They went in a pile beside the bed: the socks, the shirt, the pants and underwear. And in the morning, they came on in the opposite direction. The days were like that too, they got taken off at night and put back on in the morning. All the days were good. Of course they weren’t but you could make believe they were. Life was like that too, a summary of days. Alone it was marvelous and, in most ways, enough.
I cleaned the raclette, the Swiss table-top grill we pull out at New Year’s. The funky cheese goes on a paddle beneath the grill and warms while cooking the meat and vegetables up top. The speck doesn’t produce enough fat, so we fry the bell pepper in bacon grease, and when the cheese is bubbling and brown we scrape it onto the potatoes and serve it with cornichons and pickled onions.
We have snow outside like cake frosting and at night it’s so quiet there’s only the far-off thrum of the valley and freeway below. Everything is caked in white like marshmallow, a gingerbread house. We have mulled cider and wassail punch in ornate mugs from the German Christmas markets in Saarbrücken and Ludwigsburg. From the outside our house looks like the miniature light-up Victorian village we have inside—we could be the same as those happy figurines waving with our fingerless gloves, warming our hands by an electric fire.
I get out my cranberry-colored balaclava for a walk to the lake, and my Gore-Tex snow suit from the 1970s that’s bright yellow and heavy as hell. And then I stand for longer than normal watching the snow fall on the water, debate taking selfies and texting to friends or just being with it alone. The white on the rooftops of the houses on the far shore, the slant of the tall trees fading into the clouds and snow, the slate color of the water. Frozen snot in my mustache that’s fun to rub off, like picking dried glue.
I make a pot of Jamaican stew peas with the leftover ham, a bundle of fresh thyme, bay leaf, allspice berries and habanero wrapped in cheese cloth. After cooking the beans I add a can of coconut milk, remove the ham bones and dice the meat, then add it back in with chopped scallions and more thyme. Serve it with white rice and then stow the pot in the garage with the sleds and Himalayan mittens.
You can get sentimental about things, especially at this time of year. Thinking about packing up the Victorian village, everything going back in their boxes, into the garage, the same process in reverse. On Sunday morning it’s turned to rain and I put on the Blues music radio show, kick the tree to the curb, pack up the kids for a ride to the city, the old bookstore and brunch. We only get so many days like this when we’re all together and it’s good to remember that.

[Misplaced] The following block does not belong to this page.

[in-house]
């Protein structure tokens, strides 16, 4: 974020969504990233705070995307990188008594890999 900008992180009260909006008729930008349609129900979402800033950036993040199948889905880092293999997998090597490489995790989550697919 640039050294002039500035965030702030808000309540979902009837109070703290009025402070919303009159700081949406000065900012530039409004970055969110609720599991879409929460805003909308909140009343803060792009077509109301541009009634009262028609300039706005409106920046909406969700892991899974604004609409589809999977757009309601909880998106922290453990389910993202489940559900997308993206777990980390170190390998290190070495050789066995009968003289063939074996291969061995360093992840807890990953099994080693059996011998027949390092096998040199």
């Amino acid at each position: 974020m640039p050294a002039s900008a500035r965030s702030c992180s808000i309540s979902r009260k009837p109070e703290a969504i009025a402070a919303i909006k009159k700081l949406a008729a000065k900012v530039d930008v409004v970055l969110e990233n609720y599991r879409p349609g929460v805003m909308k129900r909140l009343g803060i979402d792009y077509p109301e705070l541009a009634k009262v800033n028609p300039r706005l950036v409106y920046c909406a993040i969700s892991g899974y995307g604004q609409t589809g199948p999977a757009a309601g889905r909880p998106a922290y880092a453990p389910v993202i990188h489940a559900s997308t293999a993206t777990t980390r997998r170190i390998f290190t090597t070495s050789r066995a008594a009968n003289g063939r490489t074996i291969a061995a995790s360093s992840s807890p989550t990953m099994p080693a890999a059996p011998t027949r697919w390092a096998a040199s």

Dawn and I are getting to the end of the Beatles documentary, January of 1969. It’s gone on so long we feel like we’ve spent the whole month with the band. And we’re now at the end where they’re about to do the rooftop concert. Throughout the film they cross off each day when they’re done rehearsing so you can see how close they are to the deadline at the end of the month. It’s now just dawned on them that they only have six songs for the performance and wanted 14. George says if only we had six more weeks…
And Charlotte needs to return a gift to the department store so we take my car, and the song Get Back comes on. And I mention the lyrics, I didn’t know it was about nationalism and point out the part about the trans person. And tell Charlotte can you believe this came out in 1969?
There is almost no one at the department store. They have a place in the back where you can return stuff to Amazon and give you a coupon hoping you’ll spend money in the store. I tell Charlotte I knew the CEO of this place (Kohl’s); she worked at Starbucks and I arranged for her training when she started there in 1996. We didn’t have Outlook yet so everyone wrote their appointments in paper planners they carried from meeting to meeting. And some people (like me) saved those old planners for sentimental reasons because we believed there was a part of us in it and didn’t want to let that go.
I imagine John and George if they were still alive and what they’d say about our times. They are a comfort when the days feel bleak and represent the very best of what we can be, both elevated and down to earth. Paul gestures to the piano, all the songs that were ever written came out of these keys.
They come for the tree on Saturday and I put out last year’s calendar with the recycling. All the days were good and in most ways enough. You didn’t realize it as much at the time as you do when it’s nearly done.